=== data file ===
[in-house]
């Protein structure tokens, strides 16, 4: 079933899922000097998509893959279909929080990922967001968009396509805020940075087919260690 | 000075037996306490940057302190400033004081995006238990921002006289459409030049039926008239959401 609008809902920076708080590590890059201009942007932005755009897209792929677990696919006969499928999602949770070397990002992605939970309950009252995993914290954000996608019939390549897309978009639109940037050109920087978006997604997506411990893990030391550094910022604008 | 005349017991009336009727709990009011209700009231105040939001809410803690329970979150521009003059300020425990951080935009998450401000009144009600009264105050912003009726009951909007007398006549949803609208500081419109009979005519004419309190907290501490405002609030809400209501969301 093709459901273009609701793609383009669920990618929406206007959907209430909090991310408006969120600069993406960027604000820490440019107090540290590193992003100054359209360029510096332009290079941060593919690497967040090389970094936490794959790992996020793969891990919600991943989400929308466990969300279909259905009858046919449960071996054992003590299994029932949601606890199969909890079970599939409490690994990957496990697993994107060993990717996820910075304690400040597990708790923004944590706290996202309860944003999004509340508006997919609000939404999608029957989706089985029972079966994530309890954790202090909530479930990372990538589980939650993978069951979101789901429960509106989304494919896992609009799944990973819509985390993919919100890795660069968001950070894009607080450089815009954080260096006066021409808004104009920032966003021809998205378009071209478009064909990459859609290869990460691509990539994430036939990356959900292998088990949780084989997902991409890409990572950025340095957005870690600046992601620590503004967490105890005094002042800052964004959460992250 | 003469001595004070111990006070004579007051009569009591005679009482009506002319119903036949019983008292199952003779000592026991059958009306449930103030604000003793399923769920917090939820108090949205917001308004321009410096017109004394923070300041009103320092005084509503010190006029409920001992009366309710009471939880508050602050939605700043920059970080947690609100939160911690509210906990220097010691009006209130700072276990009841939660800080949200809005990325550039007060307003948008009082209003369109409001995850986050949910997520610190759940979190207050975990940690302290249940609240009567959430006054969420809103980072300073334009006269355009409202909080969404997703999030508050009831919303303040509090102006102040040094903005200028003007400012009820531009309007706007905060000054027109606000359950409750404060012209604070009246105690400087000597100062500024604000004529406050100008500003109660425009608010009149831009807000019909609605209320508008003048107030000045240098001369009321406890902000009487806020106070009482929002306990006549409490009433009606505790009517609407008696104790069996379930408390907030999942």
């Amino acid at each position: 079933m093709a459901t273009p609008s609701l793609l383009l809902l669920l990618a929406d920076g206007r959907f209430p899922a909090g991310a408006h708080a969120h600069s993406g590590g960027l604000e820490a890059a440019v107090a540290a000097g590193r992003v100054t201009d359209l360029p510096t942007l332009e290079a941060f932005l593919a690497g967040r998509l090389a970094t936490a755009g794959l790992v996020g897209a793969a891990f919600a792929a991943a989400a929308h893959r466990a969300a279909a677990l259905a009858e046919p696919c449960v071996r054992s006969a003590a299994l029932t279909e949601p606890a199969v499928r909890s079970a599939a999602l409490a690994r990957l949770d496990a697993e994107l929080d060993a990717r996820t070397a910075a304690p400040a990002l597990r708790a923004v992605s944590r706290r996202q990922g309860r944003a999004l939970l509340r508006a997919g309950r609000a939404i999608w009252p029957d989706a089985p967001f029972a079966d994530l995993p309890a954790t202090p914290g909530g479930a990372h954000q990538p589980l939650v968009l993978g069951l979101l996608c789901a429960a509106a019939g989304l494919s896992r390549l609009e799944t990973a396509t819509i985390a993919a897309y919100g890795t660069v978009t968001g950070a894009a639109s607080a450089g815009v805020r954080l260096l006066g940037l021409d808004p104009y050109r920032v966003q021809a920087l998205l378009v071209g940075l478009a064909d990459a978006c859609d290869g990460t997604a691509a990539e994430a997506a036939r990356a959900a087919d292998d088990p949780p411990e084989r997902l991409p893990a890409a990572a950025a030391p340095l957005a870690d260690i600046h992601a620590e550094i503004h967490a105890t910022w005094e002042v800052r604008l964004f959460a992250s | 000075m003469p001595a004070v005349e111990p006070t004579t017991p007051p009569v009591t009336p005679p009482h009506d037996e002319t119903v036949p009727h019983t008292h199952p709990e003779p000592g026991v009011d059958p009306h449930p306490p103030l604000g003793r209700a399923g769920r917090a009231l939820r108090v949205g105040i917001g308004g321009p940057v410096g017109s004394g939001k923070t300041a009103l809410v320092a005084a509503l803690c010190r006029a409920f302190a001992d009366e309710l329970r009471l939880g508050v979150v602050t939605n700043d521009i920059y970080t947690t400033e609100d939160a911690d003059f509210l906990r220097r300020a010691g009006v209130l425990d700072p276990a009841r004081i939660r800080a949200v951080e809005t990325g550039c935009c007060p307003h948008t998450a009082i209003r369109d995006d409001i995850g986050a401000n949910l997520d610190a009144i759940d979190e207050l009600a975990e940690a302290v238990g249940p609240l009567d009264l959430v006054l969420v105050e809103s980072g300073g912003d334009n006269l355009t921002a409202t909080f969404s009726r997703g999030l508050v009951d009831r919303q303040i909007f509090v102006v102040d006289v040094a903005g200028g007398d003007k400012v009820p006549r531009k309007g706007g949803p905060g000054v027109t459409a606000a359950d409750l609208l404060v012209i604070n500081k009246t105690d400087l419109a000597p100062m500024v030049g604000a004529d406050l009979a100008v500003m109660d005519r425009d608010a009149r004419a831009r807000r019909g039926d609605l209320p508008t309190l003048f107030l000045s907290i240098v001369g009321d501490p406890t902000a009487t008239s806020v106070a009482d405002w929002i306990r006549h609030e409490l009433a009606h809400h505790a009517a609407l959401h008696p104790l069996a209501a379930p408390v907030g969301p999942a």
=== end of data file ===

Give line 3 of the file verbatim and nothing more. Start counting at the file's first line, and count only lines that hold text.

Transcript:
């Amino acid at each position: 079933m093709a459901t273009p609008s609701l793609l383009l809902l669920l990618a929406d920076g206007r959907f209430p899922a909090g991310a408006h708080a969120h600069s993406g590590g960027l604000e820490a890059a440019v107090a540290a000097g590193r992003v100054t201009d359209l360029p510096t942007l332009e290079a941060f932005l593919a690497g967040r998509l090389a970094t936490a755009g794959l790992v996020g897209a793969a891990f919600a792929a991943a989400a929308h893959r466990a969300a279909a677990l259905a009858e046919p696919c449960v071996r054992s006969a003590a299994l029932t279909e949601p606890a199969v499928r909890s079970a599939a999602l409490a690994r990957l949770d496990a697993e994107l929080d060993a990717r996820t070397a910075a304690p400040a990002l597990r708790a923004v992605s944590r706290r996202q990922g309860r944003a999004l939970l509340r508006a997919g309950r609000a939404i999608w009252p029957d989706a089985p967001f029972a079966d994530l995993p309890a954790t202090p914290g909530g479930a990372h954000q990538p589980l939650v968009l993978g069951l979101l996608c789901a429960a509106a019939g989304l494919s896992r390549l609009e799944t990973a396509t819509i985390a993919a897309y919100g890795t660069v978009t968001g950070a894009a639109s607080a450089g815009v805020r954080l260096l006066g940037l021409d808004p104009y050109r920032v966003q021809a920087l998205l378009v071209g940075l478009a064909d990459a978006c859609d290869g990460t997604a691509a990539e994430a997506a036939r990356a959900a087919d292998d088990p949780p411990e084989r997902l991409p893990a890409a990572a950025a030391p340095l957005a870690d260690i600046h992601a620590e550094i503004h967490a105890t910022w005094e002042v800052r604008l964004f959460a992250s | 000075m003469p001595a004070v005349e111990p006070t004579t017991p007051p009569v009591t009336p005679p009482h009506d037996e002319t119903v036949p009727h019983t008292h199952p709990e003779p000592g026991v009011d059958p009306h449930p306490p103030l604000g003793r209700a399923g769920r917090a009231l939820r108090v949205g105040i917001g308004g321009p940057v410096g017109s004394g939001k923070t300041a009103l809410v320092a005084a509503l803690c010190r006029a409920f302190a001992d009366e309710l329970r009471l939880g508050v979150v602050t939605n700043d521009i920059y970080t947690t400033e609100d939160a911690d003059f509210l906990r220097r300020a010691g009006v209130l425990d700072p276990a009841r004081i939660r800080a949200v951080e809005t990325g550039c935009c007060p307003h948008t998450a009082i209003r369109d995006d409001i995850g986050a401000n949910l997520d610190a009144i759940d979190e207050l009600a975990e940690a302290v238990g249940p609240l009567d009264l959430v006054l969420v105050e809103s980072g300073g912003d334009n006269l355009t921002a409202t909080f969404s009726r997703g999030l508050v009951d009831r919303q303040i909007f509090v102006v102040d006289v040094a903005g200028g007398d003007k400012v009820p006549r531009k309007g706007g949803p905060g000054v027109t459409a606000a359950d409750l609208l404060v012209i604070n500081k009246t105690d400087l419109a000597p100062m500024v030049g604000a004529d406050l009979a100008v500003m109660d005519r425009d608010a009149r004419a831009r807000r019909g039926d609605l209320p508008t309190l003048f107030l000045s907290i240098v001369g009321d501490p406890t902000a009487t008239s806020v106070a009482d405002w929002i306990r006549h609030e409490l009433a009606h809400h505790a009517a609407l959401h008696p104790l069996a209501a379930p408390v907030g969301p999942a």